Stepping on the same banana peel

Things it would have been useful to know before the pandemic. EuroTimes Executive Editor Colin Kerr reports

Colin Kerr

Posted: Tuesday, June 1, 2021

American musician Father John Misty talks about a post-apocalyptic world in his song ‘Things It Would Have Been Useful To Know Before The Revolution’. The song reflects on a post-apocalyptic world after a seismic event.

To promote the song, Misty and his record label Sub-Pop produced a striking animated video portraying a lone survivor trying to come to terms with her ‘New Normal’. The song, combined with the video, is a humorous yet striking statement about what may lie ahead when society breaks down.

In an interview, Misty explained that the song looks at “human beings stepping on the same banana peels over and over again”.

Which is why we need to talk about COVID-19. In the past 12 months EuroTimes has talked to ophthalmologists from all over the world about their COVID-19 experience.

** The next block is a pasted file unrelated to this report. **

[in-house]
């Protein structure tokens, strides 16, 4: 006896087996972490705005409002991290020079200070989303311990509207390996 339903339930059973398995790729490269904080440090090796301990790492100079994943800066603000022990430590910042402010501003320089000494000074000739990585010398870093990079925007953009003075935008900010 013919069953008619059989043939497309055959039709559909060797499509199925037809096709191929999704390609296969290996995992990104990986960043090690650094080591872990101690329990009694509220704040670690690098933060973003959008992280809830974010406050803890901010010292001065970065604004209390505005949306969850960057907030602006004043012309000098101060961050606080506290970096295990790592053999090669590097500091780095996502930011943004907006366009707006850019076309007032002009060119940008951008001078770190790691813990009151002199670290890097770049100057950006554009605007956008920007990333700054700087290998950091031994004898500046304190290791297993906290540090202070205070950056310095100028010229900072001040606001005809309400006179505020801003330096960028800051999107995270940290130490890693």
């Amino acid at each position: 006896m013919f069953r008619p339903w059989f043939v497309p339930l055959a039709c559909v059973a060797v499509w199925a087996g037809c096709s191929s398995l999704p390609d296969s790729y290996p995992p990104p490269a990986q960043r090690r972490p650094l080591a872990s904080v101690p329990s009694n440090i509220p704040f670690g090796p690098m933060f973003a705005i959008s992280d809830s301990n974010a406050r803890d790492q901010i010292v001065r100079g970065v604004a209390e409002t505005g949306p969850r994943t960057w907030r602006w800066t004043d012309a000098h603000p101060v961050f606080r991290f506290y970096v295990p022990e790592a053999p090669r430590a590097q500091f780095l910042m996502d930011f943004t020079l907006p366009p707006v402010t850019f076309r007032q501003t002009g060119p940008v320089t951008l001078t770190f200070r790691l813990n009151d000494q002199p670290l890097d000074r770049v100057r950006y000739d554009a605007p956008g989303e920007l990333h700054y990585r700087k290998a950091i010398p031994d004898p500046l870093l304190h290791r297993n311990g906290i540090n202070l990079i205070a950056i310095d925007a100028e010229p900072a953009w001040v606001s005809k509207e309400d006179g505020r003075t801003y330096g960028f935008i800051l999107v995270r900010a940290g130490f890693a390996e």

Our community of medical writers has also given us their first-hand experience of life as doctors on the pandemic frontline.

Here is one reflection that we did not publish: “The situation is changing so fast. Three of my department are already covid +ve. The stress is immense.”


The words “hopeless”, “helpless”, and “burnout” were repeated frequently in our reports. Many doctors were angry with the inadequacy of health systems around the world and the failure to control the spread of the virus.

One thing that struck me while editing our COVID-19 features was that the majority of ophthalmologists who were asked to perform COVID-19 functions were young ophthalmologists.

Many of them have young families which would have added to the pressures they were under every day.

Dr Clare Quigley, in an article entitled Lockdown Limbo, articulated her fear of contacting the virus: “I am careful at work, but I know that I am the most likely to get exposed, and go on to bring COVID home, and from there spread it on to my brother’s family and their two children,” she said.

Thankfully front-line workers like Dr Quigley are now less likely to contract the virus thanks to the increasing availability of COVID-19 vaccines.

They can also start to look forward to returning to their old routine, but lessons have been learned that will have a major impact on the future practice of medicine and ophthalmology.

And to return to Father John Misty, let’s try to stop stepping on the same banana skin over and over again.

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